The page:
James Barba wanted to shed his titles for a moment. He had spent most of Thursday’s symposium on the Affordable Care Act speaking as president and CEO of Albany Medical Center.
Now, he was going to speak as a citizen.
“I think yesterday’s decision was dead wrong,” he said from a table inside BlueShield’s Latham headquarters, “and this is the first time I’m saying that in public, and probably the last. They shouldn’t have done that. It was a terrible, terrible mistake.”
Barba is a lifelong liberal Democrat. He heads the region’s largest hospital and wants to see the uninsured receive care. But he also wants to see someone do something about the 10,000 new positions that will be needed now that the U.S. Supreme Court has upheld the president’s marquee policy, the shining beacon of accomplishment from his already historic presidency.
Barba’s concluding commentary during the BlueShield-hosted panel discussion with area health care experts was a departure from the glass-half-full outlook of his peers. But at the moment, he was talking as a constitutional junkie and not a health care provider.
“From my heart, I believe what happened yesterday did tremendous violence to that constitutional system of separation of powers,” he said. “Typically, I would expect that when the high court does take defective law, they hand it back to Congress and say, ‘Here, do it right.’ The chief justice did not do that; instead, he said, ‘Well, I think Congress should have done it this way.’ ”
There was one other constitutional junkie at the table Thursday morning. Alicia Ouellette, an Albany Law School professor and Union Graduate College professor of bioethics, said that in terms of health reform and the implementation of the ACA, Thursday’s ruling largely left political questions, not legal ones.
In fact, she said Chief Justice John Roberts found a way to show respect for the legislative process with what she believes was a last-minute change of opinion.
“What Roberts did was he righted the Roberts court in a way that gives the court integrity,” she said, “and he showed judicial restraint so that the legislative process can do what it needs to do.”
If the ruling did anything for the public’s understanding of the Affordable Care Act, it wasn’t much, said BlueShield of Northeastern New York Vice President Brian O’Grady.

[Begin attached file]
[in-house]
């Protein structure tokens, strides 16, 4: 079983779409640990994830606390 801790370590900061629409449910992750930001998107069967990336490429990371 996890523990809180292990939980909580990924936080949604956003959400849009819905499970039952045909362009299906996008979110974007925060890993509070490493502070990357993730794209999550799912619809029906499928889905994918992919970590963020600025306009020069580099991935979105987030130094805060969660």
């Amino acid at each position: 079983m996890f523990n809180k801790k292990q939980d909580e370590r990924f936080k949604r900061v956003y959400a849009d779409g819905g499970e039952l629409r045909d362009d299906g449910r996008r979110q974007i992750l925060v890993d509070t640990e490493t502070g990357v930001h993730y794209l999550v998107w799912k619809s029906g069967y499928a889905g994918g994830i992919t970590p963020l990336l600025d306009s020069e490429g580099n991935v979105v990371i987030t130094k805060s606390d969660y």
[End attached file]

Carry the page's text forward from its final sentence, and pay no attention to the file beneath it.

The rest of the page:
“The level of clarity has gone from cloudy to hazy,” he said, eliciting nervous laughter from a crowd all too aware of that truth.
Panelists did agree the near-universal health care implemented by the ACA will continue to be an ongoing issue, just like Medicare and Medicaid have been since their inception.
But politics and punditry aside, the patient is at the center of the issue. Patients will be more empowered under the ACA, said Dr. Edward Yoon, a family practitioner with Community Care Physicians and medical director at BlueShield.
“But that’s not necessarily something that everybody wants,” he said. “It’s hard to resist Happy Meals and cheeseburgers and pizzas and sodas. It’s hard to get out there and exercise. It’s hard not to drink and smoke so much.”
But if Americans want a sustainable health care system, they have to think about the consequences of their health choices, said Yoon.
“It’s going to affect not just our health, but also our bottom line,” he said.
Cost containment within American health care will continue to be an issue.
“There seems to be bipartisan agreement that something has to be done about cost,” said CapitalCare Medical Group CEO Joan Hayner. “We can’t go backwards or do more of the same and expect we’re going to take cost out of the system.”
So the law was upheld. What now?
The public needs to be educated about their options, said Hayner. For the uninsured who will now have access to coverage, that means knowing what the appropriate care is. Is it getting 10 MRIs for a bruised ankle or is it rationed care?
“You’ve got a health care need,” she said, “but how much health care? What kind of health care? And we have got to make a much more concerted effort and have honest discussions about what is appropriate care, and I think a lot of it has to come down to doctors. It’s not the government, because the government isn’t trusted. The doctors are trusted.”